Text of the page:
From managing an English-speaking theatre company in Montreal to presenting papers at prestigious conferences half way around the world, the first graduates of the Cultural Studies program at UBC Okanagan are already making their mark.
Though the program is just two years old, several students fulfilled all requirements to graduate this month with a Bachelor of Arts, majoring in Cultural Studies.
Graduate Mari Tanaka is looking forward to having her first short essay published. Titled “The Inherited Legacy: As a hyphen Canadian,” it will appear in Response, Responsibility, and Renewal: Canada’s Truth and Reconciliation Journey — the second volume in a series of resource books put together by the Aboriginal Healing Foundation for the Truth and Reconciliation Commission.
“It really is an amazing honour and a humbling experience to have my voice included in something like this,” says Tanaka, who plans to continue her studies this fall in the interdisciplinary graduate studies program at UBC Okanagan.
“All my professors in my program were incredibly supportive,” she says. “They were always there to guide me, to give me advice, or to talk about my ideas. Their office doors were always open to let me vent, or just to chat. I am so thankful to each and every one of them for my undergraduate experience here.”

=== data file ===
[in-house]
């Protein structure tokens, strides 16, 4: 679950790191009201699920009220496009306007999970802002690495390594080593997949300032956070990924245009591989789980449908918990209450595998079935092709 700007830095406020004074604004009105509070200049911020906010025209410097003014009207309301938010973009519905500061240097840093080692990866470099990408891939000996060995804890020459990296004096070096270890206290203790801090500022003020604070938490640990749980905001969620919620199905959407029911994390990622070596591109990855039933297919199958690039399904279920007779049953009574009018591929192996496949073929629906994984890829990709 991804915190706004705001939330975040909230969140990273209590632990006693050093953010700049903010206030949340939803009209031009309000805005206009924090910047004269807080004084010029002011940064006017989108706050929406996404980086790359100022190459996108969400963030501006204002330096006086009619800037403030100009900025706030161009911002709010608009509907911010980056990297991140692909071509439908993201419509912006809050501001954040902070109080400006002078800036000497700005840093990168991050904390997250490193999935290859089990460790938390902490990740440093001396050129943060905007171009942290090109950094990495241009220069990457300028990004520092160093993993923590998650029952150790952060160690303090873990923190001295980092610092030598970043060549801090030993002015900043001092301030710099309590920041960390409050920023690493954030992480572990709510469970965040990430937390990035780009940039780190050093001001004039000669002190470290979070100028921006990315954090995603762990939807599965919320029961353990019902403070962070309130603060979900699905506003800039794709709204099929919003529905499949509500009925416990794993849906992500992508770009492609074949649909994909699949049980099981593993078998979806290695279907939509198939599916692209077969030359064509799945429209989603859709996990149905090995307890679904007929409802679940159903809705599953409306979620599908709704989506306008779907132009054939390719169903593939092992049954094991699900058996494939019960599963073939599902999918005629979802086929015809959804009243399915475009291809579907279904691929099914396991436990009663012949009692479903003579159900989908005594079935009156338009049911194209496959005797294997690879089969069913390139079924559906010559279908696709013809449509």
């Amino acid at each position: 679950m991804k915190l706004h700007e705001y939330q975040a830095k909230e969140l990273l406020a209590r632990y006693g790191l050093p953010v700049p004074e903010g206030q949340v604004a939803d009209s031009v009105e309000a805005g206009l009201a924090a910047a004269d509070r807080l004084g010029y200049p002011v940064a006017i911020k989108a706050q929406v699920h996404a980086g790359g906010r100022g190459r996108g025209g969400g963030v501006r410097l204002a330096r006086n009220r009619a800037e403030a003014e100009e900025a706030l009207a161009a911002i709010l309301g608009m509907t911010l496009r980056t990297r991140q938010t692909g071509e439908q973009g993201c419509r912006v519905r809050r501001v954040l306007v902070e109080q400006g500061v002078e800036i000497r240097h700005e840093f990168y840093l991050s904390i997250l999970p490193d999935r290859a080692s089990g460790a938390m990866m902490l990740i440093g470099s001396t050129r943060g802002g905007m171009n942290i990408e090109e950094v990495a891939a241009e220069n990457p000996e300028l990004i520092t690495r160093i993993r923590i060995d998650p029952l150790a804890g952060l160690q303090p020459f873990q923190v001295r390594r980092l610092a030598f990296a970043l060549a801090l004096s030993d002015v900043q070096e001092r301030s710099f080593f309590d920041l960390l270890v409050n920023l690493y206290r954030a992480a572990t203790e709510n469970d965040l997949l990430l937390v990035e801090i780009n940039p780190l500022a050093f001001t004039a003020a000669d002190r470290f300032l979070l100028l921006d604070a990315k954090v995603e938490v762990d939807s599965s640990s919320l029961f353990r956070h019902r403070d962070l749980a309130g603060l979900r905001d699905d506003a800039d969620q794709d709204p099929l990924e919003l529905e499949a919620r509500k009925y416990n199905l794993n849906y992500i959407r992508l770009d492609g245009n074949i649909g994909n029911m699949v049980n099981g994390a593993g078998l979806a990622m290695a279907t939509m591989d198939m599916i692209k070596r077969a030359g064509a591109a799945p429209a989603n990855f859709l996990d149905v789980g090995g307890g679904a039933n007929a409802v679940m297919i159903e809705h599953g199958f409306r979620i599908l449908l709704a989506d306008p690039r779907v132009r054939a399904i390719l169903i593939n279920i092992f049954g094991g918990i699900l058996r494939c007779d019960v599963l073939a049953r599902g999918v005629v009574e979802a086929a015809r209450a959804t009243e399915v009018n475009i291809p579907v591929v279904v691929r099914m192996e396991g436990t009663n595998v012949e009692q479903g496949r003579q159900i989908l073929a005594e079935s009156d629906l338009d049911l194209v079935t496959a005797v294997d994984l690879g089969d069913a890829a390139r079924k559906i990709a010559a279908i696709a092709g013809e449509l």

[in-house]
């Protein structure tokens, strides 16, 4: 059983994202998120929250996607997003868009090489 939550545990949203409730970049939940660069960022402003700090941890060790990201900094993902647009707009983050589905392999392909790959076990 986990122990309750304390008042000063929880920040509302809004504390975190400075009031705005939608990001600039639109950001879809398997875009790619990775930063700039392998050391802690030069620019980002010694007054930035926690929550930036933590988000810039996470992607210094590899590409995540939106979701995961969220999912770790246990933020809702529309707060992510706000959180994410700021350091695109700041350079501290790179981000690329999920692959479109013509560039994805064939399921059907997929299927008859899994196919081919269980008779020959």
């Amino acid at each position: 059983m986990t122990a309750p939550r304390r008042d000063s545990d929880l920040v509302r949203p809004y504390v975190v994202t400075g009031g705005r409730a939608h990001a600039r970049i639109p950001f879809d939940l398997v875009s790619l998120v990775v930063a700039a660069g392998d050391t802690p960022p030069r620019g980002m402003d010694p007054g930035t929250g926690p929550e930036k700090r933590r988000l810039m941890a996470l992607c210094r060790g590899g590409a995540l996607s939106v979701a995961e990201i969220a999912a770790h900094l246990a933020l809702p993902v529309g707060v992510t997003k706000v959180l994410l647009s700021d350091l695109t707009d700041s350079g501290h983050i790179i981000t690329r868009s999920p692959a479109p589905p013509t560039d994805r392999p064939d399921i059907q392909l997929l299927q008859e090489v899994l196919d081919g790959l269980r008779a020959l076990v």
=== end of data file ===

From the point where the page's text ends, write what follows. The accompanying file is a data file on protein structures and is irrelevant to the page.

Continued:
Fellow graduate Rivkah Sherman has accepted a position as the manager of a small English-speaking theatre in Montreal.
Lindsay Balfour, another Cultural Studies 2009 graduate, is off to Dublin this summer to deliver her paper Looking Saddam in the Eye: Emergent technologies and the ethics of visual confrontation at the prestigious Photography and International Conflict conference, before starting her master’s program at UBC Okanagan in September.
“I take great pride in these recent graduates and I’m incredibly pleased that two are accepted into graduate studies and are attending national conferences and getting published, while another is launching into theatre management,” says Daniel Keyes, Chair of the Cultural Studies program.
“These students have a fine and lively sense of community. Despite Cultural Studies being a new major, I was heartened by these students’ combination of intellectual curiosity, activism and fun. I have never taught a Friday afternoon class where a student arrives with a box of cupcakes for the class.”
The Cultural Studies program of the Faculty of Creative and Critical Studies is designed to enhance students’ critical thinking and writing skills, Keyes notes. Because Cultural Studies is interdisciplinary in nature, it strengthens skills in qualitative and quantitative analysis while providing a focus on critical theory, globalization, and media.
More information about Cultural Studies can be found online at:
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